Butler uses Levinas’s argument of asymmetrical ethics to consider how ethical obligation works between the Self and the Other. While the Other always has priority over the Self, the same must be true for the Other’s Other – the Self. In other words, there must always be a dual coexistence of reciprocating responsibility. However, what occurs in that relationship if the Other cannot or will not return the ethical obligation? As Butler writes, if the responsibility is performed by the Self but not by the Other, the Self questions why it should prioritize the Other. Meaning, if there is no equality in the ethical relationship, the Self ceases to care for the other because it is not gaining the same effort as it is distributing. Butler continues that this scenario presents an ethical conflict because it assumes that ethics functions as a two-way system.
As Levinas and Butler agree, the Self’s ethical responsibility towards the Other cannot be dependent on reciprocity because this makes ethics a “bargain” in which the Self performs ethical duty only out of guarantee that it will receive some sort of compensation. This alters the absolute and binding nature of ethical obligation: it becomes a conditional responsibility that allows the Self to choose when or whom to help. Self-preservation becomes the condition of performing the ethical obligation because the Self begins to place itself, not the Other, as the primary responsibility. The obligation becomes driven by a self-interested egoism, which, as Levinas states, “is the defeat of ethics itself” (140). As Butler argues throughout the text, however, a dependency on reciprocity is not a valid form of ethics and obligations to the Other, by way of ethical responsibility being involuntarily placed upon us as we enter the sphere of ethics by simply existing. You cannot change or control the obligation; it occurs between the Self and the Other unconditionally, without consideration of proximity or privilege. By enacting a “false” form of ethical obligation – by which the Self is performing its responsibility to the Other based on the guarantee that the Other will reciprocate the service – the Self is not ethical, or at least performs a kind of perverse ethics by acting on its responsibility as a means of self-preservation.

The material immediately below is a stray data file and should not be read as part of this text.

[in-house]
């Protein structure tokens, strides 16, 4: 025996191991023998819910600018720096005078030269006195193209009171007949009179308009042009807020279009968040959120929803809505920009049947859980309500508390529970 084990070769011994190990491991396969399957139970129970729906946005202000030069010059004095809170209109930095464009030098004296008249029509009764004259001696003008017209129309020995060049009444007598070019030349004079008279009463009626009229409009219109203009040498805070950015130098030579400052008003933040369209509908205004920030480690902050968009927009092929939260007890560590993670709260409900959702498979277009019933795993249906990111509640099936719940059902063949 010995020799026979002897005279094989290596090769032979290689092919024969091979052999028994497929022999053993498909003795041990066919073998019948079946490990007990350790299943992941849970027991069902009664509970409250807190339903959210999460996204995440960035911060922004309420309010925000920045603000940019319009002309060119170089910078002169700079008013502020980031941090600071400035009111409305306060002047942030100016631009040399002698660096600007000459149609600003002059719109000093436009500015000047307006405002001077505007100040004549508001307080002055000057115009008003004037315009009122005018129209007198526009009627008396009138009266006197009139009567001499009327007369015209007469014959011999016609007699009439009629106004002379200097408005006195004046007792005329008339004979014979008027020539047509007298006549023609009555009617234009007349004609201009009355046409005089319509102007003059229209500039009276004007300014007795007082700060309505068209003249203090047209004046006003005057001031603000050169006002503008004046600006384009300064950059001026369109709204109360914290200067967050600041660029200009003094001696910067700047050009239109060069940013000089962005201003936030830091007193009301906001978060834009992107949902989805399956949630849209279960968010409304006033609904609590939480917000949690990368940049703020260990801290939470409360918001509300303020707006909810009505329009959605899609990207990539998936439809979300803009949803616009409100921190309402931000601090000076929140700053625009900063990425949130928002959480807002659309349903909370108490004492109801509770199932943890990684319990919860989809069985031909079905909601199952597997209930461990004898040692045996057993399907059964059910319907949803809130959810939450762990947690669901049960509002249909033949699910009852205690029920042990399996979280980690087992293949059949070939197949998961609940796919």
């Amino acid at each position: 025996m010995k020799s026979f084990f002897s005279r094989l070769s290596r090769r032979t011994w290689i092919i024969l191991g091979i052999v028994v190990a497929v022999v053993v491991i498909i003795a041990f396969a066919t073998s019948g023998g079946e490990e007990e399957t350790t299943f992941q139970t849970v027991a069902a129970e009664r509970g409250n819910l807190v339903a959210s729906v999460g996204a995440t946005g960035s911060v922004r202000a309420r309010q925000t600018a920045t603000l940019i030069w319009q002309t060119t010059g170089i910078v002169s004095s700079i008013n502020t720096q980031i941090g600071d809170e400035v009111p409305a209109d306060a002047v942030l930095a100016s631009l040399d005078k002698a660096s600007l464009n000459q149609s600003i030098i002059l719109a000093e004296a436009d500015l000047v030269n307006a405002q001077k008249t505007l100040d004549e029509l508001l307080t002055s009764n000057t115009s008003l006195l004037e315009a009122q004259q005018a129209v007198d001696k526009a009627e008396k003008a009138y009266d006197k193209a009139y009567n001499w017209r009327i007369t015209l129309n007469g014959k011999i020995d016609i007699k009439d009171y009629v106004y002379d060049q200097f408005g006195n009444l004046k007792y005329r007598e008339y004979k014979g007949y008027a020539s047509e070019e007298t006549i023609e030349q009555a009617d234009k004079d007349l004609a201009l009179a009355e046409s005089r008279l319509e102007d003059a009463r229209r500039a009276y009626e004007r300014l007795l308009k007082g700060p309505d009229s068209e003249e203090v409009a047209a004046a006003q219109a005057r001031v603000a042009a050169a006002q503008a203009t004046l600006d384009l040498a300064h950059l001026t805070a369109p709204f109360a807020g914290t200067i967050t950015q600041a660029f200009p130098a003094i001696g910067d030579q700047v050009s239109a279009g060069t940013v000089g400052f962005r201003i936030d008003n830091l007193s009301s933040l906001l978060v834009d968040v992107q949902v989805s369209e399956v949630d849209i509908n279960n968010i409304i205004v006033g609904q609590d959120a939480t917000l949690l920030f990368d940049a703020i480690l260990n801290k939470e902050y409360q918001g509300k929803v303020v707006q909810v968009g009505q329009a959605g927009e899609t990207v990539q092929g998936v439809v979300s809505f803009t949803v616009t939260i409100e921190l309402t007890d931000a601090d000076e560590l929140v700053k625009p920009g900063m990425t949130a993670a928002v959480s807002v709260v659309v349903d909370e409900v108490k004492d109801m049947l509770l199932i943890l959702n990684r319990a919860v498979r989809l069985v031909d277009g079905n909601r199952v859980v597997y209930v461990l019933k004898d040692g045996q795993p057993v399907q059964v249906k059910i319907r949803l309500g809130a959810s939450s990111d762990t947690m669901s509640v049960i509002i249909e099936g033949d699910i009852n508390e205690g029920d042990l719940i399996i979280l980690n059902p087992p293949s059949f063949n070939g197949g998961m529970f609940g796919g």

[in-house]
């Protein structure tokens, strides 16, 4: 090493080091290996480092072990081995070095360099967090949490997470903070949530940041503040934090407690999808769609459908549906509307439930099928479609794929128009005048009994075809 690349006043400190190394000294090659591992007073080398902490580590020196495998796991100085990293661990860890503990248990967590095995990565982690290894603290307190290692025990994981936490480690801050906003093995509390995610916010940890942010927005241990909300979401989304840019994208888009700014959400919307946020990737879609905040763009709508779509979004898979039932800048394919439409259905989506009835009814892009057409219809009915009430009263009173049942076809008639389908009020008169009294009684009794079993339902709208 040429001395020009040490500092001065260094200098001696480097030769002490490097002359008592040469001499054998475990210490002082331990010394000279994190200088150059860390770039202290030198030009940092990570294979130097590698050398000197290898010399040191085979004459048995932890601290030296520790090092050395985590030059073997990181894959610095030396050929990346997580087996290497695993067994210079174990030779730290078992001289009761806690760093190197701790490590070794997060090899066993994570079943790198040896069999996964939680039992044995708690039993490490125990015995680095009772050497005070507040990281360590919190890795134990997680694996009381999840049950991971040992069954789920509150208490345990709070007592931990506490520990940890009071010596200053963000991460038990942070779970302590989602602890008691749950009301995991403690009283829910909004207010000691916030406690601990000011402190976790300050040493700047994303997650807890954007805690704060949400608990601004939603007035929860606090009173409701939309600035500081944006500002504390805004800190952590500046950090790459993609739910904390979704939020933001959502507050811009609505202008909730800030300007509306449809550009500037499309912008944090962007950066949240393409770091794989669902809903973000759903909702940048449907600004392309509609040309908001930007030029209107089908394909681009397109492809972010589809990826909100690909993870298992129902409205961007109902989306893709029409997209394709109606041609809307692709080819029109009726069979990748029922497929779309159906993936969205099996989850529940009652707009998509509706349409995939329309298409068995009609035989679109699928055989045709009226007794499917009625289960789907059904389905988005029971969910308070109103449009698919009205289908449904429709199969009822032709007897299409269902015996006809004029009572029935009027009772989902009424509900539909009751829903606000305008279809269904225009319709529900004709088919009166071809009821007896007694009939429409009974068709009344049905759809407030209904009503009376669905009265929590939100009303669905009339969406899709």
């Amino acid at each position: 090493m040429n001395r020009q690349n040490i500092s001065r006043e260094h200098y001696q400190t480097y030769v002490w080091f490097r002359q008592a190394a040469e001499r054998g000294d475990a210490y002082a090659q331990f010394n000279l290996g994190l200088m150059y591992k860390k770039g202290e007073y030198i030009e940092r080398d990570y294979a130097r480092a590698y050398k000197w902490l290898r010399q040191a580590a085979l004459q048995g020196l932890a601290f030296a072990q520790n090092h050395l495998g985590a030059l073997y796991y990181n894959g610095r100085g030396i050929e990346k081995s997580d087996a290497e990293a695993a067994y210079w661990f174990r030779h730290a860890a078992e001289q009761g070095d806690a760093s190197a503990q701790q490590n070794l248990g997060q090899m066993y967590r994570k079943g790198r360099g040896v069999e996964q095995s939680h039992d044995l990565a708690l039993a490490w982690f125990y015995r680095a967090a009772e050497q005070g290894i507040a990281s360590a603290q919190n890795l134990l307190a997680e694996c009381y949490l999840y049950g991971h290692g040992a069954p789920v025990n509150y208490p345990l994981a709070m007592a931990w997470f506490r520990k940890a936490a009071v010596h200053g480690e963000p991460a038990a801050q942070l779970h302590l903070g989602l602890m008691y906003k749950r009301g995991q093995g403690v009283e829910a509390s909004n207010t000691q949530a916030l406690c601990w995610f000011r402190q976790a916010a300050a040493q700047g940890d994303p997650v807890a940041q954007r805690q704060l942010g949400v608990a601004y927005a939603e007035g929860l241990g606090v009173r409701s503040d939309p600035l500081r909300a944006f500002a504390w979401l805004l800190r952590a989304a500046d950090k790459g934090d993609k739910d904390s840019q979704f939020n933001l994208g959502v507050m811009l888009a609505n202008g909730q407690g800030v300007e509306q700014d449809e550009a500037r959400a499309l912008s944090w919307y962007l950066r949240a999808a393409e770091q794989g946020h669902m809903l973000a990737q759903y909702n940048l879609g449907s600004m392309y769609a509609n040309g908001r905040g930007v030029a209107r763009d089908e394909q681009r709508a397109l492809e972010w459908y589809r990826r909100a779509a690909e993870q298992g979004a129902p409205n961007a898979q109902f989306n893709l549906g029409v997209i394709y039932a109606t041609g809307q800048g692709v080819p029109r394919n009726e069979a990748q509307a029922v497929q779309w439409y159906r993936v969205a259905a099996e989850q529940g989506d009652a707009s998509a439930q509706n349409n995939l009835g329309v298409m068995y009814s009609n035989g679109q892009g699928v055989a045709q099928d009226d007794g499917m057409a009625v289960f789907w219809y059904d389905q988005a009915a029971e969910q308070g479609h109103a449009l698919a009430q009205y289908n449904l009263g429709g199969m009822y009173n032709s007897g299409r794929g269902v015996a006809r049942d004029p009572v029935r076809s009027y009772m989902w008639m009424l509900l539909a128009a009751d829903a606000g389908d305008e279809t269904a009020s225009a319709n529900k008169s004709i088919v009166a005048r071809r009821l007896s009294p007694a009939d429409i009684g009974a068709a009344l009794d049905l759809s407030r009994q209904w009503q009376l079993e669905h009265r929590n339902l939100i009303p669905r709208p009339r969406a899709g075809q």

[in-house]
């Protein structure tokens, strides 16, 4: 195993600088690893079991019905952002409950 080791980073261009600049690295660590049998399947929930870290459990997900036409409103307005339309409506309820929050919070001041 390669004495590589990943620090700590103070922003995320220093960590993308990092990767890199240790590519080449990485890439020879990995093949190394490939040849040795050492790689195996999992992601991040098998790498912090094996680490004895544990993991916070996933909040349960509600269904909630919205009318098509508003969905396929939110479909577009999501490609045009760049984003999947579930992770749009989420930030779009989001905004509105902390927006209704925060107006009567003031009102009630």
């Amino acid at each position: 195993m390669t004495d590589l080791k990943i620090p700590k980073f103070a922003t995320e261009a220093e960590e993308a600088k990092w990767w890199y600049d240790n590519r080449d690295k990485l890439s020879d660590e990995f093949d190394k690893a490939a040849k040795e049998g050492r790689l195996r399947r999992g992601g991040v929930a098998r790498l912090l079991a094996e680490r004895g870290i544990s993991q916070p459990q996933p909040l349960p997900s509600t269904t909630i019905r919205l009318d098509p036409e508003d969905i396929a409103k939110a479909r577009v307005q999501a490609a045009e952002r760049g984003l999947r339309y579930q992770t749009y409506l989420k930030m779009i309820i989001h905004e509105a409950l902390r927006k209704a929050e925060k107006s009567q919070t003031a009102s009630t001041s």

Taking Butler’s analysis of ethics into consideration, we can move on to examine how reciprocity and ethical obligation function in the conflict between France and its treatment of the Roma. If we follow Butler’s logic, we can appoint an ethical obligation on the French Self and the Romani Other: they are both ethically bound and responsible for the other. This ethical relationship becomes complicated, however, by issues of socio-political and economic status. The Roma are irrefutably the lesser Other in the scope of an established world: they are disadvantaged to a point of inferiority, particularly in legitimacy. In other words, they do not have an established nation-state, much less a recognized social status in the world – something that is exhibited through France’s actions. The Roma are not respected as humans with ethical value because they lack the established status that most of the world’s ethnic/religious groups possess. While France does not explicitly state so, it is evident that its actions against the Roma correlate with the issue of legitimacy and value.